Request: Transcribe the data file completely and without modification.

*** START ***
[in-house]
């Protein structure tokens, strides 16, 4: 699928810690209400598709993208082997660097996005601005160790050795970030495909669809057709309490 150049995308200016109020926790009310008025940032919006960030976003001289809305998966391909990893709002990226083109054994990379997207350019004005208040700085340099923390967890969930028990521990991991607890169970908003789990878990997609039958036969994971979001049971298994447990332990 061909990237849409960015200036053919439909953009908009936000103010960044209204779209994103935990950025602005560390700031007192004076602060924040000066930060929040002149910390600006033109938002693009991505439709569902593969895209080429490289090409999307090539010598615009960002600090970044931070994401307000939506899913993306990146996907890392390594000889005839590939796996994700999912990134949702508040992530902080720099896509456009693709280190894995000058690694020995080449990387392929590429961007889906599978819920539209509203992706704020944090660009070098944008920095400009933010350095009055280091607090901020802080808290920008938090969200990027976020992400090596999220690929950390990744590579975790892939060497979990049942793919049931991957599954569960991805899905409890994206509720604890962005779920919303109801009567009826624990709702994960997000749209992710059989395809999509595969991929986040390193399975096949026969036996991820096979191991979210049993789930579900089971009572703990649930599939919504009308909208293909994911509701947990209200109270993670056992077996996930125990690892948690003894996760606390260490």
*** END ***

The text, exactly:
[in-house]
């Protein structure tokens, strides 16, 4: 699928810690209400598709993208082997660097996005601005160790050795970030495909669809057709309490 150049995308200016109020926790009310008025940032919006960030976003001289809305998966391909990893709002990226083109054994990379997207350019004005208040700085340099923390967890969930028990521990991991607890169970908003789990878990997609039958036969994971979001049971298994447990332990 061909990237849409960015200036053919439909953009908009936000103010960044209204779209994103935990950025602005560390700031007192004076602060924040000066930060929040002149910390600006033109938002693009991505439709569902593969895209080429490289090409999307090539010598615009960002600090970044931070994401307000939506899913993306990146996907890392390594000889005839590939796996994700999912990134949702508040992530902080720099896509456009693709280190894995000058690694020995080449990387392929590429961007889906599978819920539209509203992706704020944090660009070098944008920095400009933010350095009055280091607090901020802080808290920008938090969200990027976020992400090596999220690929950390990744590579975790892939060497979990049942793919049931991957599954569960991805899905409890994206509720604890962005779920919303109801009567009826624990709702994960997000749209992710059989395809999509595969991929986040390193399975096949026969036996991820096979191991979210049993789930579900089971009572703990649930599939919504009308909208293909994911509701947990209200109270993670056992077996996930125990690892948690003894996760606390260490």